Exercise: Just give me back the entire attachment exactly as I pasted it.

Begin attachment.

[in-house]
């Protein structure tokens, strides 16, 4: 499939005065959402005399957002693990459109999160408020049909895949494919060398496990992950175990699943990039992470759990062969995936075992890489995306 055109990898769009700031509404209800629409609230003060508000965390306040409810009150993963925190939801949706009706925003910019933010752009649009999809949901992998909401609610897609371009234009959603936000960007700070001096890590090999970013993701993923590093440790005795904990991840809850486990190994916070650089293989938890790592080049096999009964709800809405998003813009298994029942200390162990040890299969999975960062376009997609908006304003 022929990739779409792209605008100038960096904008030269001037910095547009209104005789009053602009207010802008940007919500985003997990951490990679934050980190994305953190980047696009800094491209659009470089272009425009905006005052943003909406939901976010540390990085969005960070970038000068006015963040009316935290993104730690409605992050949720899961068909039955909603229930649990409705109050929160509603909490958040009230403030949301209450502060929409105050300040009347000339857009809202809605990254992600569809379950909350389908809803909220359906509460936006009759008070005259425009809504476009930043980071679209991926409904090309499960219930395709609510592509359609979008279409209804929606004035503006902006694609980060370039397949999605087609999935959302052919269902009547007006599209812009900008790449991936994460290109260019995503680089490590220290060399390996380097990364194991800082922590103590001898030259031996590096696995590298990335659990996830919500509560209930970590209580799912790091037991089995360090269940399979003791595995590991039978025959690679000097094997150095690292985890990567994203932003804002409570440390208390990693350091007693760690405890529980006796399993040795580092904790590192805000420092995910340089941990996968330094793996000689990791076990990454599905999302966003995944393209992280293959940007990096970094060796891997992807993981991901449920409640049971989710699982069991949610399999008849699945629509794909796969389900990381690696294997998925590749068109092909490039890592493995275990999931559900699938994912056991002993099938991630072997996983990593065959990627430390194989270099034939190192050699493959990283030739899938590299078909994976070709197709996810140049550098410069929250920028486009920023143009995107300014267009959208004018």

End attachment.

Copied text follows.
[in-house]
């Protein structure tokens, strides 16, 4: 499939005065959402005399957002693990459109999160408020049909895949494919060398496990992950175990699943990039992470759990062969995936075992890489995306 055109990898769009700031509404209800629409609230003060508000965390306040409810009150993963925190939801949706009706925003910019933010752009649009999809949901992998909401609610897609371009234009959603936000960007700070001096890590090999970013993701993923590093440790005795904990991840809850486990190994916070650089293989938890790592080049096999009964709800809405998003813009298994029942200390162990040890299969999975960062376009997609908006304003 022929990739779409792209605008100038960096904008030269001037910095547009209104005789009053602009207010802008940007919500985003997990951490990679934050980190994305953190980047696009800094491209659009470089272009425009905006005052943003909406939901976010540390990085969005960070970038000068006015963040009316935290993104730690409605992050949720899961068909039955909603229930649990409705109050929160509603909490958040009230403030949301209450502060929409105050300040009347000339857009809202809605990254992600569809379950909350389908809803909220359906509460936006009759008070005259425009809504476009930043980071679209991926409904090309499960219930395709609510592509359609979008279409209804929606004035503006902006694609980060370039397949999605087609999935959302052919269902009547007006599209812009900008790449991936994460290109260019995503680089490590220290060399390996380097990364194991800082922590103590001898030259031996590096696995590298990335659990996830919500509560209930970590209580799912790091037991089995360090269940399979003791595995590991039978025959690679000097094997150095690292985890990567994203932003804002409570440390208390990693350091007693760690405890529980006796399993040795580092904790590192805000420092995910340089941990996968330094793996000689990791076990990454599905999302966003995944393209992280293959940007990096970094060796891997992807993981991901449920409640049971989710699982069991949610399999008849699945629509794909796969389900990381690696294997998925590749068109092909490039890592493995275990999931559900699938994912056991002993099938991630072997996983990593065959990627430390194989270099034939190192050699493959990283030739899938590299078909994976070709197709996810140049550098410069929250920028486009920023143009995107300014267009959208004018």